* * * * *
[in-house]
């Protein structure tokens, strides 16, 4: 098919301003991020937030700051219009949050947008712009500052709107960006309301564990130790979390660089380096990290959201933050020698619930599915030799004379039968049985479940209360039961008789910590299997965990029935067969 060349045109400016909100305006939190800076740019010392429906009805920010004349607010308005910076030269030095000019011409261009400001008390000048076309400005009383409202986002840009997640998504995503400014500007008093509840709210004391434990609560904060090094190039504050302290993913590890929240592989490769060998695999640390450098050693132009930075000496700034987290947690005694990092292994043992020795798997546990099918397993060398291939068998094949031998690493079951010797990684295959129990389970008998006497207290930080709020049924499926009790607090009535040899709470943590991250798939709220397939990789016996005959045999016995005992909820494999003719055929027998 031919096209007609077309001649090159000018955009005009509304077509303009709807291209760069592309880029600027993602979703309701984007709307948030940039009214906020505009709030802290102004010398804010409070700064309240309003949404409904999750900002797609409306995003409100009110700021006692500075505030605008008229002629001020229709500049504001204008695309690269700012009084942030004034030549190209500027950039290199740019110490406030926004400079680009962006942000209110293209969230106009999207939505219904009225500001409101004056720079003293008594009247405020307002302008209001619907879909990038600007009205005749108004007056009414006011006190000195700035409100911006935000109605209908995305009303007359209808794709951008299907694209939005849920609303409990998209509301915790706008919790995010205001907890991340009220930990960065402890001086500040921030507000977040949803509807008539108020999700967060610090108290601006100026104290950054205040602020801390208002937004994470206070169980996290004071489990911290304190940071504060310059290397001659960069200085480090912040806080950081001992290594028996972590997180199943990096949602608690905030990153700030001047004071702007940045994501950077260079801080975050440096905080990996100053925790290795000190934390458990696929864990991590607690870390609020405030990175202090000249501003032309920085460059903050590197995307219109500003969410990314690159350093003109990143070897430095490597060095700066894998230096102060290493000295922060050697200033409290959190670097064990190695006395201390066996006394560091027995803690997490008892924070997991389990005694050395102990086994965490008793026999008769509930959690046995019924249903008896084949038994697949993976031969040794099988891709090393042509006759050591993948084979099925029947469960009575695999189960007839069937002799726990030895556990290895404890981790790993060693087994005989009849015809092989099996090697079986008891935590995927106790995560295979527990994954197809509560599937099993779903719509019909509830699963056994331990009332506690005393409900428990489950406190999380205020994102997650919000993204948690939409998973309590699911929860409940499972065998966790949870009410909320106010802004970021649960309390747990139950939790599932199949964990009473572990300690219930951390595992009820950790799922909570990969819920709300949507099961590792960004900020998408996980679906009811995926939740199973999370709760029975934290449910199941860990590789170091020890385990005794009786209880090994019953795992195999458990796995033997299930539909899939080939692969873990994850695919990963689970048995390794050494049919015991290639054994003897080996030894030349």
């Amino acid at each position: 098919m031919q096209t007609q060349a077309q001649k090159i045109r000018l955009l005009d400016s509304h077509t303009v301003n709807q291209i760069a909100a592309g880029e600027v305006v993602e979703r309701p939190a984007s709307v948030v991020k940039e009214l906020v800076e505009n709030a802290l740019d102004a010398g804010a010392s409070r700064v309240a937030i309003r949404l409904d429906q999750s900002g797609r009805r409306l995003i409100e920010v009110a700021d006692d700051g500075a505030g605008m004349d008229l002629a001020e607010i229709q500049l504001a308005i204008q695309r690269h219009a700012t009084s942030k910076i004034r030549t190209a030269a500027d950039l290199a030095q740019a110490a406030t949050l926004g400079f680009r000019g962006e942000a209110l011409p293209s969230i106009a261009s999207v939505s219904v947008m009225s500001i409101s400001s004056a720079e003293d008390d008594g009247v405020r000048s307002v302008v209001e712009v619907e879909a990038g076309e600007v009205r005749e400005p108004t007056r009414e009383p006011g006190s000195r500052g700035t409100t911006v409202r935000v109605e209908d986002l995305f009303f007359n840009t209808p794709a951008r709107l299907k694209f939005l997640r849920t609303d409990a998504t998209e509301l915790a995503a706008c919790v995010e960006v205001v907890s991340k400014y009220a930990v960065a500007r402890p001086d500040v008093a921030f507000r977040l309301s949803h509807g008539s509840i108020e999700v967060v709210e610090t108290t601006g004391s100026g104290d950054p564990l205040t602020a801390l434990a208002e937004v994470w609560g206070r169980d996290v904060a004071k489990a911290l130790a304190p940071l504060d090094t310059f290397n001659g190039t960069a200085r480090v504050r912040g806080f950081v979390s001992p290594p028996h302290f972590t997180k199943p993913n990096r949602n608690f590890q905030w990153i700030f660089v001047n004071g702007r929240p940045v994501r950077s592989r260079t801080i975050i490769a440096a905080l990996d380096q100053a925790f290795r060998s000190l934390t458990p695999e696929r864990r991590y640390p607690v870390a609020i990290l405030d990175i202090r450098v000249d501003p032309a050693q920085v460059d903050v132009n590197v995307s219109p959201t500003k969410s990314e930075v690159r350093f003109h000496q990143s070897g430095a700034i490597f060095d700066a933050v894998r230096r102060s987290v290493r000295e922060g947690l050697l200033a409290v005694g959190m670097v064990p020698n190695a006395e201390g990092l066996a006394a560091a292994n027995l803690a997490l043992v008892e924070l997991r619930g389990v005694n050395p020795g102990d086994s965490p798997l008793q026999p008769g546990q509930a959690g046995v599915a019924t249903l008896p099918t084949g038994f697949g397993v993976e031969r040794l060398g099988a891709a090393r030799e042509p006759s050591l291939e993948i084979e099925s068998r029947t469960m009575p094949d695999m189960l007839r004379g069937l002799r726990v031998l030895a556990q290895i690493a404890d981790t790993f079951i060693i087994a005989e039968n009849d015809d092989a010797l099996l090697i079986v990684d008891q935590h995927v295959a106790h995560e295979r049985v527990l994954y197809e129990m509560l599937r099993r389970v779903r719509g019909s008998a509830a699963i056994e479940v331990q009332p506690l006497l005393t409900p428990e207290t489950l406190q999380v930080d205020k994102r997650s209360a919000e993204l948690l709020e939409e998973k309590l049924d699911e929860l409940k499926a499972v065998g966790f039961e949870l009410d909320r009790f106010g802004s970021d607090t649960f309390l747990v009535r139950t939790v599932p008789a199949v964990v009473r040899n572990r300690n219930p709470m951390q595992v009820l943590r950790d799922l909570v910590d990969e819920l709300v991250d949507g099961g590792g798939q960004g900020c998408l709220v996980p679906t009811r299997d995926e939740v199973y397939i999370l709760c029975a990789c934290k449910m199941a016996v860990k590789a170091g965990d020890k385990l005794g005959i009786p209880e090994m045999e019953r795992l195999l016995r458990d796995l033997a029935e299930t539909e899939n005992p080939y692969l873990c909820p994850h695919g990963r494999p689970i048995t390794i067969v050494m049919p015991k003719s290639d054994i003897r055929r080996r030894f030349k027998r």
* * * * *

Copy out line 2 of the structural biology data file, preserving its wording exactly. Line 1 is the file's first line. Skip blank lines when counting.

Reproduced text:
């Protein structure tokens, strides 16, 4: 098919301003991020937030700051219009949050947008712009500052709107960006309301564990130790979390660089380096990290959201933050020698619930599915030799004379039968049985479940209360039961008789910590299997965990029935067969 060349045109400016909100305006939190800076740019010392429906009805920010004349607010308005910076030269030095000019011409261009400001008390000048076309400005009383409202986002840009997640998504995503400014500007008093509840709210004391434990609560904060090094190039504050302290993913590890929240592989490769060998695999640390450098050693132009930075000496700034987290947690005694990092292994043992020795798997546990099918397993060398291939068998094949031998690493079951010797990684295959129990389970008998006497207290930080709020049924499926009790607090009535040899709470943590991250798939709220397939990789016996005959045999016995005992909820494999003719055929027998 031919096209007609077309001649090159000018955009005009509304077509303009709807291209760069592309880029600027993602979703309701984007709307948030940039009214906020505009709030802290102004010398804010409070700064309240309003949404409904999750900002797609409306995003409100009110700021006692500075505030605008008229002629001020229709500049504001204008695309690269700012009084942030004034030549190209500027950039290199740019110490406030926004400079680009962006942000209110293209969230106009999207939505219904009225500001409101004056720079003293008594009247405020307002302008209001619907879909990038600007009205005749108004007056009414006011006190000195700035409100911006935000109605209908995305009303007359209808794709951008299907694209939005849920609303409990998209509301915790706008919790995010205001907890991340009220930990960065402890001086500040921030507000977040949803509807008539108020999700967060610090108290601006100026104290950054205040602020801390208002937004994470206070169980996290004071489990911290304190940071504060310059290397001659960069200085480090912040806080950081001992290594028996972590997180199943990096949602608690905030990153700030001047004071702007940045994501950077260079801080975050440096905080990996100053925790290795000190934390458990696929864990991590607690870390609020405030990175202090000249501003032309920085460059903050590197995307219109500003969410990314690159350093003109990143070897430095490597060095700066894998230096102060290493000295922060050697200033409290959190670097064990190695006395201390066996006394560091027995803690997490008892924070997991389990005694050395102990086994965490008793026999008769509930959690046995019924249903008896084949038994697949993976031969040794099988891709090393042509006759050591993948084979099925029947469960009575695999189960007839069937002799726990030895556990290895404890981790790993060693087994005989009849015809092989099996090697079986008891935590995927106790995560295979527990994954197809509560599937099993779903719509019909509830699963056994331990009332506690005393409900428990489950406190999380205020994102997650919000993204948690939409998973309590699911929860409940499972065998966790949870009410909320106010802004970021649960309390747990139950939790599932199949964990009473572990300690219930951390595992009820950790799922909570990969819920709300949507099961590792960004900020998408996980679906009811995926939740199973999370709760029975934290449910199941860990590789170091020890385990005794009786209880090994019953795992195999458990796995033997299930539909899939080939692969873990994850695919990963689970048995390794050494049919015991290639054994003897080996030894030349």